I participated in the HPP in the beginning, went to a meeting, and submitted a funding proposal. I have lost touch since. I don't know all that has been achieved, or how the program has evolved. My impression in the beginning was that there was a strong emphasis on obstetric outcomes and technologies that could produce, for the benefit of the physician, rapid and clinically meaningful results. Innovation in technology is exciting but I did not see a place for myself at the table.
I work on the placenta in the domain of public health. I am a proponent of improving methodologies and approaches for etiologic research in human populations, and with an eye towards population-level intervention. I would be happy to represent the perspective of the public health scientist in this group. Many of our objectives are overlapping across fields (basic biology, clinical medicine, public health). Yet, we may also have unique perspectives and approaches that could all play a role in moving the field forward.
Work that my group is working on in the context of a placenta-centric R01 project, includes:
• methods for biomarker-based studies in the first trimester of pregnancy to connect maternal exposures (endocrine disruption, maternal stress, racism, infection), circulating and placental tissue biomarkers and child outcomes: absolute quantitative western blot using a standard curve method, identifying differences in biomarker associations by placental tissue type, comparing first trimester and term. We also have generated transcriptome datasets (effects of phthalates on placental gene expression) which inform our biomarker studies. So far, we have not found the transcriptome studies to be reproducible. I see above there is a push towards high dimensional data sets. The methods to anlayze these types of data to generate reproducible findings are not as well developed as the methods to analyze lower dimensional datasets.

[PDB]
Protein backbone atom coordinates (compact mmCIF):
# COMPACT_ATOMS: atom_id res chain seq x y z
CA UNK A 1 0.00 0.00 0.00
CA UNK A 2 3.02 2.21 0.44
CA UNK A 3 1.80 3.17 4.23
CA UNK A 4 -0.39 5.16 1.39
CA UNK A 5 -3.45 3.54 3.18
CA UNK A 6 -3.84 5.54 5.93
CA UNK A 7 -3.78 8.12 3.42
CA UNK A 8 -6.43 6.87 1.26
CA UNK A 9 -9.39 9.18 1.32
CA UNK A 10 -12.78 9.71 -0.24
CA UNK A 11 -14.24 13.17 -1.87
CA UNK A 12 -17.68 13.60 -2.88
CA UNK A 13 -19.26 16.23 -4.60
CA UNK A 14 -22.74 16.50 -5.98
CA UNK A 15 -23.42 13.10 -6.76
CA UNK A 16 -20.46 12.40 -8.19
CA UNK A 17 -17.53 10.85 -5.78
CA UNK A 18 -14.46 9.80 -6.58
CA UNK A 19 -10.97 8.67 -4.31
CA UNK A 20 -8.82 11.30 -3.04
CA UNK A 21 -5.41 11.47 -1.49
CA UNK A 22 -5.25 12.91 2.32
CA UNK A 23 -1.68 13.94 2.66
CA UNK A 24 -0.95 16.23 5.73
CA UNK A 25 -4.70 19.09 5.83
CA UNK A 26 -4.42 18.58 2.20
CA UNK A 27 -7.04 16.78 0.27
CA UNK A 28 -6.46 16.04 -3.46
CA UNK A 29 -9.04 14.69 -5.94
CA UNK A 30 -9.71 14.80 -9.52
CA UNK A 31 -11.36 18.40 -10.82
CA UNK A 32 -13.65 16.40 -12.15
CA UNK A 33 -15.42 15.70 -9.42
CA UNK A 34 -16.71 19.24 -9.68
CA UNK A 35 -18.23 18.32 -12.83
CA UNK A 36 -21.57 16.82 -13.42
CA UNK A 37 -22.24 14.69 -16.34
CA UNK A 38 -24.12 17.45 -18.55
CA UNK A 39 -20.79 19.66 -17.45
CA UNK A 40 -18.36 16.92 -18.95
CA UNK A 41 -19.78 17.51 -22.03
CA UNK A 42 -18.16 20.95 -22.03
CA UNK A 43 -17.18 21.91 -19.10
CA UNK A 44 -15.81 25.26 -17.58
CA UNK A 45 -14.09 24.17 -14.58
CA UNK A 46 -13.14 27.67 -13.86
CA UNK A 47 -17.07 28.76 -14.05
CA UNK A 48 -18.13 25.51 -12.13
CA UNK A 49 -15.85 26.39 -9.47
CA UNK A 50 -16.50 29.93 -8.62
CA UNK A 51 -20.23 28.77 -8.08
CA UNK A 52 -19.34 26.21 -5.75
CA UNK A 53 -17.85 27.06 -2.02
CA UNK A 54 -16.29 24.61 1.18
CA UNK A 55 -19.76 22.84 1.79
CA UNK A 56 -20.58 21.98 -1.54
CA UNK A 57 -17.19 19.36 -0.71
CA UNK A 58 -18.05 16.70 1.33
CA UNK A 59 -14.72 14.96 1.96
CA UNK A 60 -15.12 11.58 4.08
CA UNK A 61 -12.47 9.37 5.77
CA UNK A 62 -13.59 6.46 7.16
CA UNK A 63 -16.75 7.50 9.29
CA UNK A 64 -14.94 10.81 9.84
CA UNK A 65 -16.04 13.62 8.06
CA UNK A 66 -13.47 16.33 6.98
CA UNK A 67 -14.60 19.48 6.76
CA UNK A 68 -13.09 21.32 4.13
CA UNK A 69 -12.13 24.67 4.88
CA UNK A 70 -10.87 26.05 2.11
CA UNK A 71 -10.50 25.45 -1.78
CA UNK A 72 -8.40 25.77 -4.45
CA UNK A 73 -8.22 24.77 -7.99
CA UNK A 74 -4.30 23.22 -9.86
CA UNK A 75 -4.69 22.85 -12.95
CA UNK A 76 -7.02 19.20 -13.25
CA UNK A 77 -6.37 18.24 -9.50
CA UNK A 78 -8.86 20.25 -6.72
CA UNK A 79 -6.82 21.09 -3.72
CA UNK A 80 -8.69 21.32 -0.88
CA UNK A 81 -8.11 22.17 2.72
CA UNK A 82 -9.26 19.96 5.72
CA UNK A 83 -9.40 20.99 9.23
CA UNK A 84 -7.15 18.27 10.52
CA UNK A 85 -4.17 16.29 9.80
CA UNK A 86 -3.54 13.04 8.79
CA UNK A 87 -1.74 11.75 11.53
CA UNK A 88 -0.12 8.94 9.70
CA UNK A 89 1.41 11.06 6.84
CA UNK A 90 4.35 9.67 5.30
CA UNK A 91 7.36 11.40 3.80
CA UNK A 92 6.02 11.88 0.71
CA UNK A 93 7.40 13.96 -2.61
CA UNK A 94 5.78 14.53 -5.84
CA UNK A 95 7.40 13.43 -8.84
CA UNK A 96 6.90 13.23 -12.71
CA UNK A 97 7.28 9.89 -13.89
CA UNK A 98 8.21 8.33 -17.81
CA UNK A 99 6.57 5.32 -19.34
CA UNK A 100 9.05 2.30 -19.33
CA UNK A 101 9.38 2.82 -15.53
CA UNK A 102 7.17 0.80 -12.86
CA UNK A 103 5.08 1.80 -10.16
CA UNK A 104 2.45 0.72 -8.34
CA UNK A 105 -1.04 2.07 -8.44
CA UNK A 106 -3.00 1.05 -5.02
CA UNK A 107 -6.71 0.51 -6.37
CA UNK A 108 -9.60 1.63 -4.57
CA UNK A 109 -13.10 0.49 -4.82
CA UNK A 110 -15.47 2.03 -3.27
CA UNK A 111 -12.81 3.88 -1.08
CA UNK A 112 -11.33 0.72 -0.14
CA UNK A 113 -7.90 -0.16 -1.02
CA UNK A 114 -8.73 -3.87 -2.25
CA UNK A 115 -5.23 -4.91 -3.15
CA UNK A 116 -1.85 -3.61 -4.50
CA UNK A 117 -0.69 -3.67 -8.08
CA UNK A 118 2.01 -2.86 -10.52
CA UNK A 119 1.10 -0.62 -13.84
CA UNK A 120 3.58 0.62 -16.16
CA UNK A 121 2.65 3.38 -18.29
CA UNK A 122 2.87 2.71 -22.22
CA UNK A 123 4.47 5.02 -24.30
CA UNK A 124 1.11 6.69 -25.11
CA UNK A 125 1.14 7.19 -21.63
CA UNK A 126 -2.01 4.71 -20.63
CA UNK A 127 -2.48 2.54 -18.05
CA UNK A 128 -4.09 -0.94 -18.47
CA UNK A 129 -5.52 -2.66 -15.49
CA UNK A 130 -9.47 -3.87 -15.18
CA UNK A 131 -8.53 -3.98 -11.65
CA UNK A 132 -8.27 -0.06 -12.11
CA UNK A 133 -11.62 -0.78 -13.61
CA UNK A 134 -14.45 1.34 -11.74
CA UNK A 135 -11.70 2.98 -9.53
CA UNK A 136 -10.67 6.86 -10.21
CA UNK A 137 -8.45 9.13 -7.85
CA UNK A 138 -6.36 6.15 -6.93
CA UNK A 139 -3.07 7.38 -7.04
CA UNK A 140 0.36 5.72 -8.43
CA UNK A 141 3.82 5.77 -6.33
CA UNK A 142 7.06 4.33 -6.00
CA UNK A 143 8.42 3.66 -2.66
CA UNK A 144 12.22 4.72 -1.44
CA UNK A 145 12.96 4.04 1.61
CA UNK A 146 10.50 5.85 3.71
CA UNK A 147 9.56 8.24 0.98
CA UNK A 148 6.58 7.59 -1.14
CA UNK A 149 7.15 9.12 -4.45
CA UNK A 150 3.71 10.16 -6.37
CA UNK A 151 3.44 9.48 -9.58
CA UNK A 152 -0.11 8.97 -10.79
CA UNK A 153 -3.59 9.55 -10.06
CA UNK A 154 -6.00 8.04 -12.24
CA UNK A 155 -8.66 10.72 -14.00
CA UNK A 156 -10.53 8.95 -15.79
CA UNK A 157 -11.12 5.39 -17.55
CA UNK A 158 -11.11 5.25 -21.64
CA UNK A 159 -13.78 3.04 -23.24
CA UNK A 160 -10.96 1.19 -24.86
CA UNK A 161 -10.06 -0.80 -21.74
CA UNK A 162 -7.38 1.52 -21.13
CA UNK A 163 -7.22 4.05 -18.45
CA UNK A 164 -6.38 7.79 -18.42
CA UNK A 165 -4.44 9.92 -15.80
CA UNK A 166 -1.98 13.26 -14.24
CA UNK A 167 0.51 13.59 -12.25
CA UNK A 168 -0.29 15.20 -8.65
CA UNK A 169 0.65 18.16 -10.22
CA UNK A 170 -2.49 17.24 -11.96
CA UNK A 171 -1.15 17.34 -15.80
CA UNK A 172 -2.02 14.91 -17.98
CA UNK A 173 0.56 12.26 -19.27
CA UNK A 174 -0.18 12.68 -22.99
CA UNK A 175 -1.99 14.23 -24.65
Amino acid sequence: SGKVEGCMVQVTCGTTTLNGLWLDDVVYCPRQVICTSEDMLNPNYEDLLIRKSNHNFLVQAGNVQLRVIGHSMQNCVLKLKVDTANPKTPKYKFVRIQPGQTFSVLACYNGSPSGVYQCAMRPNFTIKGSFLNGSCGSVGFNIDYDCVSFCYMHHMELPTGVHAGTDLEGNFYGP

• applying statistical methods to improve causal inference in observational settings with low dimensional data and transcriptome data: DAG (directed acyclic graph) theory, causal mediation, shape detection to identify non-linear relationships, longitudinal analysis, mixture modeling. I realize there is a push to apply machine learning in the statement above. Machine learning is an exciting direction as a prediction tool. It is not clear how much it can teach us about causality.
• As a field, I think we are moving past in vitro modeling of the human placenta based on monolayer cultures, but I am not sure if the method published by this group (PMID: 32908314) is going to work for our group in the form that it has been proposed. It would be helpful to have a focused discussion on this issue, and specifically with respect to primary first trimester placental tissue culture.
• Our current R01 project includes detailed analyses of human chorionic gonadotropin (hCG) which is an extremely rich source of information on diverse types of placental function in pregnancy.In these studies, we are finding differences between hCG-alpha and hCG-beta that are giving rise to new hypotheses and directions for our research, including extending outcomes to include maternal postpartum health.
• I learned recently that statewide prenatal screening programs are eliminating the serum screening analytes (hCG, PAPP-A, Estriol, Inhibin-A, AFP) in favor of cell free fetal DNA exclusively. I think this is something that the HPP should discuss. There is no comparison in terms of the type of information provided in the two types of screening. I am showing in my research the utility of serum screening data in public health research. It would be a HUGE loss if those data are no longer collected.
**take what you want here! I defer to you as to how our agendas may or may not match up.